“Beware Greeks bearing gifts” – Virgil

I hate humidity.

Contrary to popular opinion, the “Electric Girls of Smyrna” were not an ABBA cover-band, although in retrospect it might have been a more lucrative way to go into show business. Sadly, ABBA would not emerge as a pop sensation for another 133 years and were Swedish.  Not that there is anything wrong with that.  They make good meatballs and cheap furniture. Try as I might, I cannot confirm the actual names of the Electric Girls, but they were Greek, from Smyrna on the Aegean coast of Anatolia (the modern city of İzmir, Turkey since about 1930).  Smyrna was originally a Greek colony with the advantage (or disadvantage, depending on your perspective) of being a snazzy port city with good connections to inland river routes, which is why it got successively conquered by the Lydians, Alexander the Great, the Romans, the Byzantines, the Ottomans, recaptured by the Greeks in World War I, and finally occupied by the Turkish Army at the end of the Greco-Turkish War (1919–1922). The Electric Girls of Smyrna arrived on the scene much too early.  This is why you always need a good agent.  Their contributions to the mysteries of psychokinesis (influencing physical objects without physical contact) were later overshadowed by the much more popular “Electric Girl of France”, Angelique Cottin in 1846.

In November 1839, the Electric Girls of Smyrna arrived in Marseilles, France, ready to capitalize on their apparent superpowers in an effort to amass a great fortune and perhaps retire comfortably to a nice Greek Island.  This was the heyday of curiosity about Spiritualism, Mesmerism and animal magnetism, so they must have figured they should strike while the iron was hot.  This period in time dovetailed with the burgeoning field of stage magic as entertainment as well as the professionalization of skepticism (as a response to the strange claims of Spiritualists).

Immediately on their arrival, several persons, including various men of science, and professors, visited them and ascertained the following phenomena: First, “The girls stationed themselves facing each other, at the ends of a large table, keeping at a distance from it of one or two feet, according to their electrical dispositions. Second, “When a few minutes had elapsed, a crackling, like that of electric fluid spreading over gilt paper, was heard, when, Third, “The table received a strong shake, which always made it advance from the elder to the younger sister. Fourth, “A key, nails, or any piece of iron placed on the table, instantaneously stopped the phenomena. Fifth, ”When the iron was adapted to the under part of the table, it produced no effect upon the experiment. Sixth, “Saving this singularity, the facts observed constantly followed the known laws of electricity, whether glass insulators were used, or whether one of the girls wore silk garments. In the latter case, the electric properties of both were neutralized. Such was the state of matters for some days after the arrival of the young Greeks; but, Seventh, “The temperature having become cooler, and the atmosphere having loaded itself with humidity, all perceptible electric virtue seemed to have deserted them” (Rogers, 1853, p100-102)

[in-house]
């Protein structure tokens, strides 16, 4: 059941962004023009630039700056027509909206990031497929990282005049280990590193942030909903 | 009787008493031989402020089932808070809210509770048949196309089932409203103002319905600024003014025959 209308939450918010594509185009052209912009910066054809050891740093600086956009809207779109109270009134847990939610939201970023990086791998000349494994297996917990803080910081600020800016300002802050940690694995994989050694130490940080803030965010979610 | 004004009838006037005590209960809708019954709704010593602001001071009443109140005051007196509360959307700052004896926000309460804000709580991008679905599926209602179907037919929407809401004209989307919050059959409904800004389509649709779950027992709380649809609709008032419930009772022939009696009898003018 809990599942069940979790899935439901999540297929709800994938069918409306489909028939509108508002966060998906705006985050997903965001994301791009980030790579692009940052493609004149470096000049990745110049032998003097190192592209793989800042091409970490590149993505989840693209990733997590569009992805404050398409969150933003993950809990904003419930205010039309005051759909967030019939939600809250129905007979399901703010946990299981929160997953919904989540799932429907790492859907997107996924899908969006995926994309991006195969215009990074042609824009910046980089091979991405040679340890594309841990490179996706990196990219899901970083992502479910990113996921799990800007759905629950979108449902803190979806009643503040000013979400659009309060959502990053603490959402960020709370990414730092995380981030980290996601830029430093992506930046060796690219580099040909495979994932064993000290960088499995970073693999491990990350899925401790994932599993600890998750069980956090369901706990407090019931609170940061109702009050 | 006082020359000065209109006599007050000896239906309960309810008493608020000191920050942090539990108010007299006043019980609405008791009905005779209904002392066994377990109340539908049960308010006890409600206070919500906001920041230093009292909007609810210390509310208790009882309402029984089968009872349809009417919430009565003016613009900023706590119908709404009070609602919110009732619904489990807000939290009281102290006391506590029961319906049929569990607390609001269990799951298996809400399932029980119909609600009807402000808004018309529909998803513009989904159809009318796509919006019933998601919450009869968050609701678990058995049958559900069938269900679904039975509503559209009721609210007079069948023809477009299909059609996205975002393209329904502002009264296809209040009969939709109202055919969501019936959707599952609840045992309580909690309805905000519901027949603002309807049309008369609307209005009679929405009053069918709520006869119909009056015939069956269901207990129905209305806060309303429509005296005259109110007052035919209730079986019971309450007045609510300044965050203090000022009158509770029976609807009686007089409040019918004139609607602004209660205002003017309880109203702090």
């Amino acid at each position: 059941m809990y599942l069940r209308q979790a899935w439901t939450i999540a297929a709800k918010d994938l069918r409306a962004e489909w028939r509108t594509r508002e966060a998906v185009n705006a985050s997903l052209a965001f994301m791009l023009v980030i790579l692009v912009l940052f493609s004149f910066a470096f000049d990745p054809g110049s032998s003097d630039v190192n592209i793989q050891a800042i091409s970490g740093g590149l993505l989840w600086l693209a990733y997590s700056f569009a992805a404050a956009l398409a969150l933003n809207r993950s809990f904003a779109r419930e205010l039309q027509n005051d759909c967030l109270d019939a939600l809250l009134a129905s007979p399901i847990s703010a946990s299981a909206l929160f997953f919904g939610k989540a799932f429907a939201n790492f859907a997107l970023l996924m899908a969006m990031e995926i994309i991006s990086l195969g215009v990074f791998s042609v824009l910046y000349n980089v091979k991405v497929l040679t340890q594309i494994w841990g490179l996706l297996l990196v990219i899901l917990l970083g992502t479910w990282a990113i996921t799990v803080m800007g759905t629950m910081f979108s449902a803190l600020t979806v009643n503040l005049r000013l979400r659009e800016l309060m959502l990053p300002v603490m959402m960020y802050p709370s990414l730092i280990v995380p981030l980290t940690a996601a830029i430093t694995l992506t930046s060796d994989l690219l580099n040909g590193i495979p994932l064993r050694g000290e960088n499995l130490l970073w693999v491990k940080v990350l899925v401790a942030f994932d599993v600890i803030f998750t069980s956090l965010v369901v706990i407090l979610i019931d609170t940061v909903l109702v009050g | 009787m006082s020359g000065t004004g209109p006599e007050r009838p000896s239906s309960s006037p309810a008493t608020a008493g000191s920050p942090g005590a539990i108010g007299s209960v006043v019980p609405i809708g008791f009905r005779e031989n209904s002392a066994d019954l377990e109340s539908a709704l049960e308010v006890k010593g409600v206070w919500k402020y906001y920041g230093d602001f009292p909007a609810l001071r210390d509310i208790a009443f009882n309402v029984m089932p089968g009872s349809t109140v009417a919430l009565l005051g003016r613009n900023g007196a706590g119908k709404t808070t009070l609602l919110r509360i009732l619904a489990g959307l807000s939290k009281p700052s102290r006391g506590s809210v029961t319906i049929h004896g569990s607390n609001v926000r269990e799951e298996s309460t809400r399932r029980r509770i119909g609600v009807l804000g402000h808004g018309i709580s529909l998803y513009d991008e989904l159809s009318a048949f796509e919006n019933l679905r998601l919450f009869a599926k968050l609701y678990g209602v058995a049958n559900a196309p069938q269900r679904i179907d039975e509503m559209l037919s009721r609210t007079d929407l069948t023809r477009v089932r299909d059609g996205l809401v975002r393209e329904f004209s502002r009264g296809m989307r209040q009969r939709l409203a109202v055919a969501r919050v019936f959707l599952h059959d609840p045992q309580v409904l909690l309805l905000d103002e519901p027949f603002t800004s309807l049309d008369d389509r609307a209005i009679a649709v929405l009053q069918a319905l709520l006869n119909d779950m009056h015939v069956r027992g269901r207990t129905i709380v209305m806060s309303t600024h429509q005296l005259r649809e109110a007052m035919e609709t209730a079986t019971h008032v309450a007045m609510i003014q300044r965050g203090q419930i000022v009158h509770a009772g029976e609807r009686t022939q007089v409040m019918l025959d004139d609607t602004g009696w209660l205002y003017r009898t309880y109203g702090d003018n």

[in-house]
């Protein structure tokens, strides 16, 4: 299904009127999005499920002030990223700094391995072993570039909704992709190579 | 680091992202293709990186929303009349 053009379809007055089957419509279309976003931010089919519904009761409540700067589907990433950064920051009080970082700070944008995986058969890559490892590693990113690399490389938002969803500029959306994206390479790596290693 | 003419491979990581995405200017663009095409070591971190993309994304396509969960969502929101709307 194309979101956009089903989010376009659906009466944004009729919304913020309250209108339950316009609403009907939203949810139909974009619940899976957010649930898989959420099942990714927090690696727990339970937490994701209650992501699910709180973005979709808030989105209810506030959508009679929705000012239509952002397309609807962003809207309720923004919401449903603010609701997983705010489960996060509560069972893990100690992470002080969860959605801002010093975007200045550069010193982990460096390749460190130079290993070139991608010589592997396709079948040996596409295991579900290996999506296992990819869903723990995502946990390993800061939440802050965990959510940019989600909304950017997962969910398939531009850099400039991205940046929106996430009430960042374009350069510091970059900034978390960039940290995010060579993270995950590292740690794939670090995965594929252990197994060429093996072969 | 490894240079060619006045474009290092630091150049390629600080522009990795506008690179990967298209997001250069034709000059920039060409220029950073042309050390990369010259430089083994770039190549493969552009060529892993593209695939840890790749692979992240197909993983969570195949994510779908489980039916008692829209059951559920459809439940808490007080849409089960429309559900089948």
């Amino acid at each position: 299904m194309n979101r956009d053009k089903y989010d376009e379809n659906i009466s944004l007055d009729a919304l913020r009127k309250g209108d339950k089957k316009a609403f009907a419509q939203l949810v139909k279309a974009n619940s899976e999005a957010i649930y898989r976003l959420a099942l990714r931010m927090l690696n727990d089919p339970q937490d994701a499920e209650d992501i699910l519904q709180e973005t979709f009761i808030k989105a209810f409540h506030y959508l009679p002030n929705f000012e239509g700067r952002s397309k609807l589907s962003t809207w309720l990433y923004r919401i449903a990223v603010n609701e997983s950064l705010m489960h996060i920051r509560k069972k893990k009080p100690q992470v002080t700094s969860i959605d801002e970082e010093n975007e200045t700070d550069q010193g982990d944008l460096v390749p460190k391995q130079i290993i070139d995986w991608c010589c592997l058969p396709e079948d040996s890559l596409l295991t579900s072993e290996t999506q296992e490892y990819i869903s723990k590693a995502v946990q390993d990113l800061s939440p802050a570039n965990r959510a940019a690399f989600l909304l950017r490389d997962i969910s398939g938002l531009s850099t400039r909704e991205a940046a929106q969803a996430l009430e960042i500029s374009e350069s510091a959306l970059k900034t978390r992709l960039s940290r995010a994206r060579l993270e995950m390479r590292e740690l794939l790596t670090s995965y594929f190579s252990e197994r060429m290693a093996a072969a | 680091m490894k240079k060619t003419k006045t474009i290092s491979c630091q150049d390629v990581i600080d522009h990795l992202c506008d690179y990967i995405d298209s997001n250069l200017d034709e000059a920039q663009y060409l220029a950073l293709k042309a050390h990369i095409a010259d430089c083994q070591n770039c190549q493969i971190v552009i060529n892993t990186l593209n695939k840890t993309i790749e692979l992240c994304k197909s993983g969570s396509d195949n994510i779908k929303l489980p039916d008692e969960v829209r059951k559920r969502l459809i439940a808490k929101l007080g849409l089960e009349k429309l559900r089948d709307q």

You just can’t trust the weather, but it’s fascinating to note that the electrical properties of the girls seemed to follow patterns consistent with natural laws of electricity and magnetism.  This is of course the problem with a lot of strange phenomena – when they are inconsistent with our understanding of the natural world, they are declared to be obviously non-existent, a hoax, or a parlor trick.  When the phenomena is perfectly consistent with physical laws, the anomaly is similarly declared to be a hoax or parlor trick.  Talk about having it both ways.  As a consequence, the Electric Girls presumably returned to Smyrna and were never to be heard from again.

One may conceive the melancholy of these girls, and the disappointment of the two Greeks, their relations, who have come with them in order to share their anticipated wealth – Marseilles Letter, Sept. 1839 (The Mirror, 1839, p262).

Talented stage magicians have long been able to simulate psychokinetic effects, thus for a good century or so we’ve pretty much assumed that such manifestations of strange talents are mere hokum.  There is a certain arrogance in imagining that because we can reproduce an effect through natural means or simple trickery, that no such effect might exist in another form.  Sleight of hand is as much a tool of the huckster as it is of the skeptic.  We can sleep comfortably having restored order to our little universe, but as Charles Baudelaire said (repeated in reference to Keyser Soze in The Usual Suspects), “The devil’s finest trick is to persuade you that he does not exist”.

Rogers, E. C. Philosophy of Mysterious Agents, Human and Mundane: Or, The Dynamic Laws And Relations of Man. Embracing the Natural Philosophy of Phenomena Styled “spiritual Manifestations”. Boston: J. P. Jewett and Company, 1853.
“The Electric Girls of Smyrna”. The Mirror of Literature, Amusement, And Instruction v34. London, J. Limbird, 1839.
“The Electric Girls of Smyrna”. Niles’ National Register v36. Washington City: William Ogden Niles, 1839.